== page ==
Now, the nominee is most likely to respond that “I cannot discuss my private conversations with the president” asserting some privilege, but the response to this evasion is that “If no such improper conversation occurred, you should want to declare unequivocally under oath that it did not occur. I will take your non-responsive answer as an indication that such an improper conversation did in fact occur.”
If Donald Trump expressly conditions his appointment of a judge to the Supreme Court on making this commitment, it is an illegal quid pro quo for which a federal judge can be impeached.
More importantly, this judicial confirmation process is occurring in the middle of voting for president. The results of the election hang in the balance. Donald Trump has already tainted this nominee by publicly stating that he “needs nine justice on the court” for his intended legal challenge to the election results, implying that the fix is in, his nominee will rule in his favor.
If this nominee is confirmed, and Donald Trump somehow succeeds in bringing a legal challenge to the election results before the U.S. Supreme Court, this tainted nominee ethically would have no choice but to recuse herself under the circumstances in order to maintain the appearance of impartiality and fairness of the court. Democrats on the Senate Judiciary Committee need to get the nominee to commit to a recusal in any challenge to election results brought by the Trump campaign.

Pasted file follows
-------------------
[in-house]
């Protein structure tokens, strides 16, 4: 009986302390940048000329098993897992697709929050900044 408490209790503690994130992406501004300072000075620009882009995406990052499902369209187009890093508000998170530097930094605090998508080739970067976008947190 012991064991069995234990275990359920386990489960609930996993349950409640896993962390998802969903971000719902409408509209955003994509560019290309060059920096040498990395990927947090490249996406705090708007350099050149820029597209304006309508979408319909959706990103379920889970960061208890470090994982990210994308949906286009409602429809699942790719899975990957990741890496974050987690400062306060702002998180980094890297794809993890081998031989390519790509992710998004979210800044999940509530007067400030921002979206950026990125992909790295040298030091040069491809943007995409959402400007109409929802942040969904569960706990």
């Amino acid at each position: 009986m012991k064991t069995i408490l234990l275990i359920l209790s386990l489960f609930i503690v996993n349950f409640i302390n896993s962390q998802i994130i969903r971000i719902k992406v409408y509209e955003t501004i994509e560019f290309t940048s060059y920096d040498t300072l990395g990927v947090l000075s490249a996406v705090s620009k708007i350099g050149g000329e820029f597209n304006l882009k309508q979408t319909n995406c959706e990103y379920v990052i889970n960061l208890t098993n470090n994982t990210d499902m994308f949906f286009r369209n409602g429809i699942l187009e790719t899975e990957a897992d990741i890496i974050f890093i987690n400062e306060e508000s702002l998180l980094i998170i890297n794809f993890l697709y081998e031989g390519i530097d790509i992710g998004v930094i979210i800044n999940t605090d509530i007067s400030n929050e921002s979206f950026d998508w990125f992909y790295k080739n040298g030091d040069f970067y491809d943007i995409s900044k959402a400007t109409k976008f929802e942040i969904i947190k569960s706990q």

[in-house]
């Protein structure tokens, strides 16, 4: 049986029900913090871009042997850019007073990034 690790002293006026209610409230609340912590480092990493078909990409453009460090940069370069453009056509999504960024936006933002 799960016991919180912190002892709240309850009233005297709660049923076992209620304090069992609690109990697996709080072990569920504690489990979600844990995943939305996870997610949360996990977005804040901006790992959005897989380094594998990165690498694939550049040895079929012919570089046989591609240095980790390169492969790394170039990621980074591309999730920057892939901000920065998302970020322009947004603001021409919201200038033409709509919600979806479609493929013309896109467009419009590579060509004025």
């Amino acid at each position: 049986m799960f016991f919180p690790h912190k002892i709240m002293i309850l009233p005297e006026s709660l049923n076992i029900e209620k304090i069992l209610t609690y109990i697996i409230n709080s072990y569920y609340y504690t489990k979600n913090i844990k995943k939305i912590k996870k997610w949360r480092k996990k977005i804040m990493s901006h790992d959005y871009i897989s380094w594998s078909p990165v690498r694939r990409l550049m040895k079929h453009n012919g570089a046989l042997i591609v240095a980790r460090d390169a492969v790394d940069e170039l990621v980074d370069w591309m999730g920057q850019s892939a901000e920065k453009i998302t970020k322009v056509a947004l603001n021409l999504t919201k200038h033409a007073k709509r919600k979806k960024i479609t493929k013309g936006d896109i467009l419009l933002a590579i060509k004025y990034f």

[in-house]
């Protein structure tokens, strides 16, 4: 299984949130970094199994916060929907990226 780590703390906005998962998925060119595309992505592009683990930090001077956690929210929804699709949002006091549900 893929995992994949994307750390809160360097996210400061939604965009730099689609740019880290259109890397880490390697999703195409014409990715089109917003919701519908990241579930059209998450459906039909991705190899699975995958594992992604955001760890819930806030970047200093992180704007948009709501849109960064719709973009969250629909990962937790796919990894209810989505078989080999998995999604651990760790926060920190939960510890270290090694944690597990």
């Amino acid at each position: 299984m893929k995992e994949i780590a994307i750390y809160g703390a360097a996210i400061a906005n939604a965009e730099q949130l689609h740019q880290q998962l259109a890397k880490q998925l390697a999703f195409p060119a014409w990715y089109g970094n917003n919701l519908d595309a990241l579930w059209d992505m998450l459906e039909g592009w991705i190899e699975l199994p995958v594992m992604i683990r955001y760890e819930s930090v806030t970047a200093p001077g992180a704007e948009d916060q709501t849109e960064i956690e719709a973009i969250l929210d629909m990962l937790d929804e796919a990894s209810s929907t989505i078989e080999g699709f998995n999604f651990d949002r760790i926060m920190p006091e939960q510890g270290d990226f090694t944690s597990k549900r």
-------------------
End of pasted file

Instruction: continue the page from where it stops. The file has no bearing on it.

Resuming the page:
This would create an interesting dynamic: given how Trump lost his mind over his Attorney General Jeff Sessions properly recusing himself from the Russia investigation, Trump could pull his nominee for making the commitment to recusal, and nominate someone else who will do as he commands.
It would then be clear to all, including Trump supporters, that this entire process is completely corrupted, and that the rule of law no longer exists in America. Republicans will have forced an authoritarian banana republic on the nation in their pursuit of raw power. And for that Republicans should be harshly punished by voters in this election.
UPDATE: Donald Trump made his plans explicit today. Trump Talks Up Need for Full Court as He Casts Doubt on Election:
President Donald Trump predicted that the U.S. Supreme Court will decide the outcome of the November election and argued the Senate should confirm his nominee to replace the late Justice Ruth Bader Ginsburg to break any tie.
“I think this will end up in the Supreme Court and I think it’s very important that we have nine justices, and I think the system’s going to go very quickly,” Trump said Wednesday at the White House, after criticizing the legitimacy of mail-in voting. He made the remarks during a meeting with Republican attorneys general[.]
“I think this scam that the Democrats are pulling, it’s a scam, this scam will be before the United States Supreme Court and I think having a 4-4 situation is not a good situation,” Trump said. “Just in case it would be more political than it should be, I think it’s very important to have a ninth judge.”
As for the “advice and consent” role of the Senate – not in a GOP autocracy. Republican Senators are committed to approving a “generic candidate” without examining her record or judicial temperament, even before any confirmation hearing:
Trump said Judiciary Chairman Lindsey Graham wouldn’t have to even hold a committee hearing for his nominee, but that he expects him to.
“He wouldn’t even actually have to hold one,” Trump said. “Lindsey is going to call the date of the hearing as soon — you can’t call it until you have a candidate. And once we have the nominee, I will wait to hear what the date is. But from that point, I would think it would be fairly quick.”
Trump plans on Saturday to announce a nominee to replace Justice Ginsburg. (No one can “replace” Justice Ginsburg, they can ony fill her seat).